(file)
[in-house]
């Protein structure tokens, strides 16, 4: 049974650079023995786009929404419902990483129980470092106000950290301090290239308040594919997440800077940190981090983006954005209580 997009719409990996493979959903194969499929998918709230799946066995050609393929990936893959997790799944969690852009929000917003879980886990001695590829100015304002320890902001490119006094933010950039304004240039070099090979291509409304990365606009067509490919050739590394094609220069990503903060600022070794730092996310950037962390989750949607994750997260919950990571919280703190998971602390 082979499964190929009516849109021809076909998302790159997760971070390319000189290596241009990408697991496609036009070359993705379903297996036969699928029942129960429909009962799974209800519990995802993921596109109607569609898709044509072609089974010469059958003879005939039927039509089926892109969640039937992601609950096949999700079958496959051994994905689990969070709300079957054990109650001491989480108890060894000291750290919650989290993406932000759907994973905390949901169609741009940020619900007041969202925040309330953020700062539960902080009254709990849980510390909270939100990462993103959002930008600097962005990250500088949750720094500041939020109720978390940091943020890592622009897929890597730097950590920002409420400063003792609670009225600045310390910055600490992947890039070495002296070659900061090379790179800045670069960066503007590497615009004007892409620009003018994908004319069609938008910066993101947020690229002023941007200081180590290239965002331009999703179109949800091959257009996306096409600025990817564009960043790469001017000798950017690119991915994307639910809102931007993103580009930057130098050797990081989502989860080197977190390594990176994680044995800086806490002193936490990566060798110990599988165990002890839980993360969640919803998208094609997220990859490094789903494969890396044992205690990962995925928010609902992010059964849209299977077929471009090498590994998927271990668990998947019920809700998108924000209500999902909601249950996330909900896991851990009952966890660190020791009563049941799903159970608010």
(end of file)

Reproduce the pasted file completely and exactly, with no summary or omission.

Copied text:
[in-house]
């Protein structure tokens, strides 16, 4: 049974650079023995786009929404419902990483129980470092106000950290301090290239308040594919997440800077940190981090983006954005209580 997009719409990996493979959903194969499929998918709230799946066995050609393929990936893959997790799944969690852009929000917003879980886990001695590829100015304002320890902001490119006094933010950039304004240039070099090979291509409304990365606009067509490919050739590394094609220069990503903060600022070794730092996310950037962390989750949607994750997260919950990571919280703190998971602390 082979499964190929009516849109021809076909998302790159997760971070390319000189290596241009990408697991496609036009070359993705379903297996036969699928029942129960429909009962799974209800519990995802993921596109109607569609898709044509072609089974010469059958003879005939039927039509089926892109969640039937992601609950096949999700079958496959051994994905689990969070709300079957054990109650001491989480108890060894000291750290919650989290993406932000759907994973905390949901169609741009940020619900007041969202925040309330953020700062539960902080009254709990849980510390909270939100990462993103959002930008600097962005990250500088949750720094500041939020109720978390940091943020890592622009897929890597730097950590920002409420400063003792609670009225600045310390910055600490992947890039070495002296070659900061090379790179800045670069960066503007590497615009004007892409620009003018994908004319069609938008910066993101947020690229002023941007200081180590290239965002331009999703179109949800091959257009996306096409600025990817564009960043790469001017000798950017690119991915994307639910809102931007993103580009930057130098050797990081989502989860080197977190390594990176994680044995800086806490002193936490990566060798110990599988165990002890839980993360969640919803998208094609997220990859490094789903494969890396044992205690990962995925928010609902992010059964849209299977077929471009090498590994998927271990668990998947019920809700998108924000209500999902909601249950996330909900896991851990009952966890660190020791009563049941799903159970608010």